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Continuing Resolutions: Trick or Treat? October 30, 2009

Posted by Rebecca Williams in Analysis.
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trick or treatAs children of all ages prepare for the festivities this weekend, Halloween means something else for Congress this year: the expiration of the first Continuing Resolution (CR).  Congress is working on its second FY 2010 CR (added onto the Interior & Environment appropriations bill) which would extend FY 2009 spending levels for those bills that have not yet been enacted until December 18, 2009.  To date, Congress has passed, and the President has signed, 3 of the 12 annual appropriations bills for FY 2010 (Agriculture, Homeland Security and Energy & Water).  The second FY 2010 CR is expected to be signed into law within the next day or two.

CRs are a symptom of a breakdown in process.  Appropriations bills are rarely passed by October 1st, the beginning of the fiscal year, and therefore CRs are used to keep the government operating in the absence of regular appropriations bills.  In the last 33 years (FY 1977-FY 2010), Congress and the President have only completed action on all the bills on schedule four times: fiscal years 1977, 1989, 1995, and 1997.  CRs have therefore become a regular part of the annual appropriations process, and since FY 1977, Congress has approved, on average, 5 CRs each year.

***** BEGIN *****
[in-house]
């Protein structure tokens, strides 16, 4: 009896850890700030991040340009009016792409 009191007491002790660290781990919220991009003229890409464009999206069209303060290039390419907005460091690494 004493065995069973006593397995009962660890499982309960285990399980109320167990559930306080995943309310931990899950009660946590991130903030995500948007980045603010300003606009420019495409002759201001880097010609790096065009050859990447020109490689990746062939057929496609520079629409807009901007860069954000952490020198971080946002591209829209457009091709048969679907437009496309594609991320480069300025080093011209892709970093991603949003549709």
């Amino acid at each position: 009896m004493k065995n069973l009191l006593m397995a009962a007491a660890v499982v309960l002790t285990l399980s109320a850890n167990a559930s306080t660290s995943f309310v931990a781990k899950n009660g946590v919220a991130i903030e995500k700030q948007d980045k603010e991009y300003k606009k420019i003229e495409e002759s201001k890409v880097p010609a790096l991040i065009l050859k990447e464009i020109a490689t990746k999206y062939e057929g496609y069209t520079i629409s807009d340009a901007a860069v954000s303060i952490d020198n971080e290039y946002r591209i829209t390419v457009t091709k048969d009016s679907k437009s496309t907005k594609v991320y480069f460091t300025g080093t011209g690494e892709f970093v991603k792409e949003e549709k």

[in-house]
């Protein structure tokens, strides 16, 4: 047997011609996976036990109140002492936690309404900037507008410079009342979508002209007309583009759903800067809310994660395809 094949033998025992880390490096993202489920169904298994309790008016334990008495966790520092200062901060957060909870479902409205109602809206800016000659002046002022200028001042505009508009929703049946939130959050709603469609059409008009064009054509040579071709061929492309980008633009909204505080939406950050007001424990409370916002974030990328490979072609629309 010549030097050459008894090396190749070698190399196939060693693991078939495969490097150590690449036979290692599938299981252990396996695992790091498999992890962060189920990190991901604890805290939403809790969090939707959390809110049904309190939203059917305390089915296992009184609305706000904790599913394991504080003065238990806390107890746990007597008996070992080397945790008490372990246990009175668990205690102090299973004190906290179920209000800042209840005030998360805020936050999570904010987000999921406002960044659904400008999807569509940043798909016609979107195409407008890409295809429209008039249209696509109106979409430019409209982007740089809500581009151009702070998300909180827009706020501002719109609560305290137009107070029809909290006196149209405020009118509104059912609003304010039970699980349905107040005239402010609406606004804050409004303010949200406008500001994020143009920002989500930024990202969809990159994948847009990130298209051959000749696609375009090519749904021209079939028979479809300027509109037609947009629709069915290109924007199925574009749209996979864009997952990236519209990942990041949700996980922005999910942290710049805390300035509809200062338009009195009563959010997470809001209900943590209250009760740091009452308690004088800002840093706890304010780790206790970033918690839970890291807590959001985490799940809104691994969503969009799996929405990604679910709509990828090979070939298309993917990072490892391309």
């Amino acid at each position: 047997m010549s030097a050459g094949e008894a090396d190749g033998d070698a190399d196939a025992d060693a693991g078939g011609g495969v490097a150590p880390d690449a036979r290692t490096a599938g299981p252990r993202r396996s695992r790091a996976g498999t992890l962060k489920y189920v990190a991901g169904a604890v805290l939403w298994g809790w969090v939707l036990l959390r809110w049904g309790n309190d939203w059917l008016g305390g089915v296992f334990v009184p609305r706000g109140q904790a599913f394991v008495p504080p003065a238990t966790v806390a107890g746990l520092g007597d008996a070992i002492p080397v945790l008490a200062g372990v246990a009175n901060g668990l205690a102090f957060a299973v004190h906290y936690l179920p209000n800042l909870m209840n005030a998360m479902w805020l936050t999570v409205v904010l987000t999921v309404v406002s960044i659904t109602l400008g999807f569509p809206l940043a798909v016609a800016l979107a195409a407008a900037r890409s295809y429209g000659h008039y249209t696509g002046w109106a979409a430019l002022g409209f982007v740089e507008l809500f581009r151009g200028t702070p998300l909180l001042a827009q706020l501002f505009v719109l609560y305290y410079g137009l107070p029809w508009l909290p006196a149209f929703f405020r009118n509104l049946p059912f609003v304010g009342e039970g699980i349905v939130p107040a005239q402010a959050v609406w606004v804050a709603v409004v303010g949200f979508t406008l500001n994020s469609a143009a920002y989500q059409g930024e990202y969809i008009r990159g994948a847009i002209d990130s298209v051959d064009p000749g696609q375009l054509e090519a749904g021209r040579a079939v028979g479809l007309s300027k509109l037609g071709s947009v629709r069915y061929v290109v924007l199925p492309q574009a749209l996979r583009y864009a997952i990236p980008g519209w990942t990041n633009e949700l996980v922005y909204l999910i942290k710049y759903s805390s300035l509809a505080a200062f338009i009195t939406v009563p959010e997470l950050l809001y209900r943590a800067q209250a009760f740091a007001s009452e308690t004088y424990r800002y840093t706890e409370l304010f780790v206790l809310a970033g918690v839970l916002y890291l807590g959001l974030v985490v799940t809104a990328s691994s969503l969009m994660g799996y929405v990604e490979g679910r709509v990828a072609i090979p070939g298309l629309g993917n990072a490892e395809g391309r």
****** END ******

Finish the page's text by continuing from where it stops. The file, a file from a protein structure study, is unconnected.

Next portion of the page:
CRs

Source: CRS Report 7-5700, updated by author.

The appropriations process has slowed down, in part, because appropriations bills have become the context for debates on policy.  Normally policy debates would take place in the debate over authorizing legislation.  However, the authorization process has slowed, as policy debates have become more politicized and harder to resolve.  The result is that policy agreements have not been reached and the appropriations bills have become a forum for the policy debates continue, instead of assuming they are resolved at the authorizing stage.

As a result, many of the regular appropriations bills have been packed into large, omnibus appropriations bills, which must be passed or the government shuts down.  In addition, Congress has sometimes included supplemental appropriations in these CRs, further complicating and slowing the budgetary process.

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